As World War Two started to approach what seemed to be its final conclusion, city planners turned their minds to the aftermath, and the rebuilding of homes and factories damaged by wartime bombing.
As part of a wider report, the bureaucrats eye turned eastwards and to the slums and terraced houses of the East End. Needing an example to build upon, they settled upon Shoreditch and Bethnal Green which typified a patch of London that could be used as an example of what should be done throughout the east London.
The area chosen is nearly 200 acres, bounded by the railway and City Road to the south, and the canal to the north.
It contained, before the war, some 4,038 houses, 1,691 tenements, 932 shops, 496 factories and workshops, 50 pubs, 9 schools and 25 other community amenities.
The war saw 232 houses, 69 tenements, 85 shops, 81 factories and 2 schools destroyed by German bombs.
However, as the report noted, much of the damage was in small patches, with little widespread damage in contiguous areas, so rebuilding on a grand scale would be constrained by the ability to join up these patches into larger more manageable plots of land.
The stock of housing at the time was described as being mostly around 100 years old and not economically viable for modernisation. Of the houses, around 60 percent were termed as slum housing. In addition, many of them had small workshops built over the previous small gardens, leaving barely any space at the back, and with narrow streets in front, light and space were in short supply.
Newer housing, mostly build by the council or social housing groups was described as decent, if having a grim institutional aspect.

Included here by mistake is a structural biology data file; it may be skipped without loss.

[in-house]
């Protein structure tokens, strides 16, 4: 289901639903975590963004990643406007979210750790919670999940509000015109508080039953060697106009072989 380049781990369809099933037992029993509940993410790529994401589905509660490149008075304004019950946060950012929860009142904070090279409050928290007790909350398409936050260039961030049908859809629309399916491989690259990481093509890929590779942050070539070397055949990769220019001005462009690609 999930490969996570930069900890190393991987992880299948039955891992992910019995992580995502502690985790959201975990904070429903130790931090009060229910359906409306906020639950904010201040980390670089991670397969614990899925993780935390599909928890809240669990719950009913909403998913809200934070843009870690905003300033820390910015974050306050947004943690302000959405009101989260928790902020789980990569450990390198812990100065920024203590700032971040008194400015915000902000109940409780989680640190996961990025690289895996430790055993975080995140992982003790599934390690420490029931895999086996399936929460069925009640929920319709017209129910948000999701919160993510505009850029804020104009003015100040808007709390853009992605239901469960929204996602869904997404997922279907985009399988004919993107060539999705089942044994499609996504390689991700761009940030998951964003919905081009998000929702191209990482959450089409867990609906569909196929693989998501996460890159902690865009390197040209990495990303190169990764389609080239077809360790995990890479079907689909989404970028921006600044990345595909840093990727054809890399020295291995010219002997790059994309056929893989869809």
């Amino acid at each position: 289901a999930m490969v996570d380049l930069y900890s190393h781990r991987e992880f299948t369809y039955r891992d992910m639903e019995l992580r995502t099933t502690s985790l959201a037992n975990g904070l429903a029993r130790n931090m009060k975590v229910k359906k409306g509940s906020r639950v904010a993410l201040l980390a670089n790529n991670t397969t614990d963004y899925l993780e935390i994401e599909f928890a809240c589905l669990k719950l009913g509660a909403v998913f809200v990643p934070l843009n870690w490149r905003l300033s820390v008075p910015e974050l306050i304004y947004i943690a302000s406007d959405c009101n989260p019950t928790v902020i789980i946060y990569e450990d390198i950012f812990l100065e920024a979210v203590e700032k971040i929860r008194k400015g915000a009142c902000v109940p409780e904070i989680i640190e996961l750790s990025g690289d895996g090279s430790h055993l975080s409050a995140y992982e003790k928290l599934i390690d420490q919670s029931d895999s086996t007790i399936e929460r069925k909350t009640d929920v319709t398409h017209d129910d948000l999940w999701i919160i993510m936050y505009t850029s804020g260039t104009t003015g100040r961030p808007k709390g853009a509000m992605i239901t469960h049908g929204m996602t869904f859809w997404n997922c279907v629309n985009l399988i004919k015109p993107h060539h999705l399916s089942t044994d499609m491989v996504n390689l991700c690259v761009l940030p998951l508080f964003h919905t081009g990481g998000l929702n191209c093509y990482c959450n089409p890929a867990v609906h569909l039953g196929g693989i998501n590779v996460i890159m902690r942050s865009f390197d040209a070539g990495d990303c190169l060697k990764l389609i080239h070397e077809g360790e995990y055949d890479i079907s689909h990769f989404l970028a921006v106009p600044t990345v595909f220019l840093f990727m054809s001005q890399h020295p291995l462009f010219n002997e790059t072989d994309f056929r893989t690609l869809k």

What was proposed is that post-war building work should concentrate initially on a series of 10-story high towers mostly for single people and small families, with new terraced housing added for families with children.
The backyard factories should be removed to purpose build facilities where individual traders would be able to rent a small plot to work in.
This would not be done on a scale encompassing the entire of Shoreditch though, but by sub-dividing the area into smaller “villages”, each with their own cluster of pubs, factories, housing and primary schools. With new larger roads bisecting the area to replace the older narrow streets, the aim would be to ensure that most people would be able to live and work without crossing a main road.
This pattern of mini-villages within London would house between 6,000 to 10,000 people each.
One decision which would probably cause howls of protest today is the removal of street markets as an impediment to road traffic — they were to be shunted away to newly created market squares, alongside the new shopping parades that were such a beacon of hope then, and usually benighted wastelands today.
One of the other advantages to the road rebuilding though was that the removal of so many narrow streets would itself lead to the creation of larger plots of land — which was all the easier to build blocks of flats on.
The report also noted the importance of the pub to the social life of the East End, but then declined to comment further, citing the likely shrinkage of London’s population as people moved to new towns. They dumped the whole matter onto the Home Office to look at.
And this raises the key factor, London was a shrinking city, so any planning for rebuilding was more about redistributing existing housing needs more equitably, not about providing more housing.
The great council post-war housing boom which many cite as something we should return to today was actually more of a like-for-like replacement of buildings being demolished as unfit for purpose. If the Germans didn’t bomb it, the UK government demolished it. The replacements were better, and to cope with growing populations, there were more of them. But not so large a difference in London, which had a shrinking population at the time.
But, in an age of the motor car — just look at the size of Shoreditch railway station.
The plans were never put to full use, they were simply an example of how an area should be treated during reconstruction works which were expected to take no more than a decade to complete. Maybe to our long term gain, the economic weakness of the UK economy after the war put paid to many grand schemes, and a lot of rebuilding was undertaken piecemeal as it could be afforded.
For that, many a Victorian terraced house in London should be deeply relieved.
Source: County of London Plan 1943